So how do you become more “resilient?” First of all, learn to assess what Dr. Julian Rotter called your “locus of control.” Dr. Rotter developed the “social learning theory” that social context and environmental factors effect our behavior as much or more than psychological factors. In other words, we have a great deal of control over our own thoughts, feelings and reactions despite what is happening internally and externally in our lives. Think about what you control and what you don’t. For example, you control how hard and how well you work, but you don’t control how people are going to react to or reward you for all that effort. Can you live with that? You don’t control your body; we all get sick or injured, but you can control how you treat that body. Can you commit to optimizing your own health and your ability to recover from injury? These are just a few of the questions you need to ask yourself if you truly want to become not just a survivor, but a winner.
It’s easy for me (or people in your life) to say “cheer up,” “have a good attitude” or “be more optimistic,” but it’s a whole lot harder to actually implement those kinds of feel-good platitudes to improve your outlook, and ultimately, your ability to be resilient. This stuff takes hard work. Understand and accept that life is the greatest teacher, and learn to view every experience, especially the bad ones, as opportunities to learn and grow. As M. Scott Peck said in The Road Less Traveled: “Wise people learn not to dread, but actually to welcome problems.” As we say in the “Street Survival” seminar, stop being a victim of everyone else’s actions, whims and desires and take control of what you can while leaning let go of what you can’t. This profession is one of the most exciting, honorable, and frankly, fascinating ways to make a living. Don’t waste it by being a victim, commit to becoming truly resilient; next month, I’ll tell you exactly how to accomplish that. Until then, stay safe!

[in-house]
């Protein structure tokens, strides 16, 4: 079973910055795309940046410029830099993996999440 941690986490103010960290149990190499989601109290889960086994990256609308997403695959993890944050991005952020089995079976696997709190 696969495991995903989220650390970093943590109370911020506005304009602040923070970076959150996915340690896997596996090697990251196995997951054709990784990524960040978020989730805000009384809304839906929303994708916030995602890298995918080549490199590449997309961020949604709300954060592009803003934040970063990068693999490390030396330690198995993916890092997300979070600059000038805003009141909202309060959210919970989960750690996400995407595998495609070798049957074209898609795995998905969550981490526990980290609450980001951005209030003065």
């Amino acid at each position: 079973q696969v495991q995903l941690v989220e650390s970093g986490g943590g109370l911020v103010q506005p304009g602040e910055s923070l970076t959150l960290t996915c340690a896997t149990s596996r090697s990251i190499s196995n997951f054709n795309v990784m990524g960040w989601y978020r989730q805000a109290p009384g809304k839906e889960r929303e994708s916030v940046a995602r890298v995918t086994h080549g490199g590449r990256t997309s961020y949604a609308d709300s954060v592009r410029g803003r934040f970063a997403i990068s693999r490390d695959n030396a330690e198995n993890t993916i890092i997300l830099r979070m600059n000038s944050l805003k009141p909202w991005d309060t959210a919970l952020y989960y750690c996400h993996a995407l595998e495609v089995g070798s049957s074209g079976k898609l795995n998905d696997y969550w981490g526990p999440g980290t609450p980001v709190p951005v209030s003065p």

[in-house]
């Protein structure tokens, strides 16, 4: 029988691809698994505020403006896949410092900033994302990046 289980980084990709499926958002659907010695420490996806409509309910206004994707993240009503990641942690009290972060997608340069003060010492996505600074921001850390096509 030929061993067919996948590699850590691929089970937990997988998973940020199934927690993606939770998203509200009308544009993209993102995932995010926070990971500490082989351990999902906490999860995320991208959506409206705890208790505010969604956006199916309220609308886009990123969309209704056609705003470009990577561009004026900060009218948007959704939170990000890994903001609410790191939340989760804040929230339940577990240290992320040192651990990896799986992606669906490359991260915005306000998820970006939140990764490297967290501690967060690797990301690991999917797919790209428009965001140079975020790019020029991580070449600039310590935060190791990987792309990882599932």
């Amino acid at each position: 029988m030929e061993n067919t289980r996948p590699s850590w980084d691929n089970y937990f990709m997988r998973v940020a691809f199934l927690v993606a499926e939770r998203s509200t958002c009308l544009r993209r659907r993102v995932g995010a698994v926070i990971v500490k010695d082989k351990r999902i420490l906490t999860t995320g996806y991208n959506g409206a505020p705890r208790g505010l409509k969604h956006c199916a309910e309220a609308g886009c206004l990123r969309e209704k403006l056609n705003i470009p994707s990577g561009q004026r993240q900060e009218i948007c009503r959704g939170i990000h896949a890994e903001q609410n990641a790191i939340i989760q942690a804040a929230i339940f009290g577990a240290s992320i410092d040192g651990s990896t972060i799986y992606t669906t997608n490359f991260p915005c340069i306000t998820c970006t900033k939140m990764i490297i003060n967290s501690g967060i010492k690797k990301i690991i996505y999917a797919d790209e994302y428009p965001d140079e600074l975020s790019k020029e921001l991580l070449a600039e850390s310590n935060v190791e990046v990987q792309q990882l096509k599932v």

About The Author:
Sgt. Betsy Brantner Smith is a 29-year veteran of a large suburban Chicago police department. Recently retired as a patrol supervisor, she has held positions in patrol, investigations, narcotics, juvenile, crime prevention and field training. As a sergeant, she supervised her department's K-9 Unit, served as a field training sergeant, recruitment team sergeant, bike patrol coordinator, the Crowd Control Bike Team supervisor, and supervisor of the Community Education/Crime Prevention Unit.
As a patrol sergeant, Betsy served on the Elderly Services Team, the Crisis Intervention Team, and was a supervisory member of the Honor Guard Unit. From 1999 - 2003 Betsy hosted various programs for the Law Enforcement Television Network and served as a content expert.
A graduate of the Northwestern University Center for Public Safety's School of Staff and Command, Betsy writes for numerous law enforcement and government publications including and is a regular columnist for many police websites including Police Link. A content expert and instructor for the Calibre Press "Street Survival" seminar since 2003, Betsy also serves as an on-air commentator and advisor for Police One TV and was a featured character in the Biography Channel’s “Female Forces” reality show. Betsy has been a law enforcement trainer for over 20 years and is a popular keynote speaker at conferences throughout the United States and Canada and beyond.
Betsy is the lead instructor for the Calibre Press “Street Survival for Women” seminar and manages Dave Smith & Associates. Together, Betsy and Dave teach courses through “Winning Mind Seminars,” an Illinois based company. She can be reached through her website at www.femaleforces.com.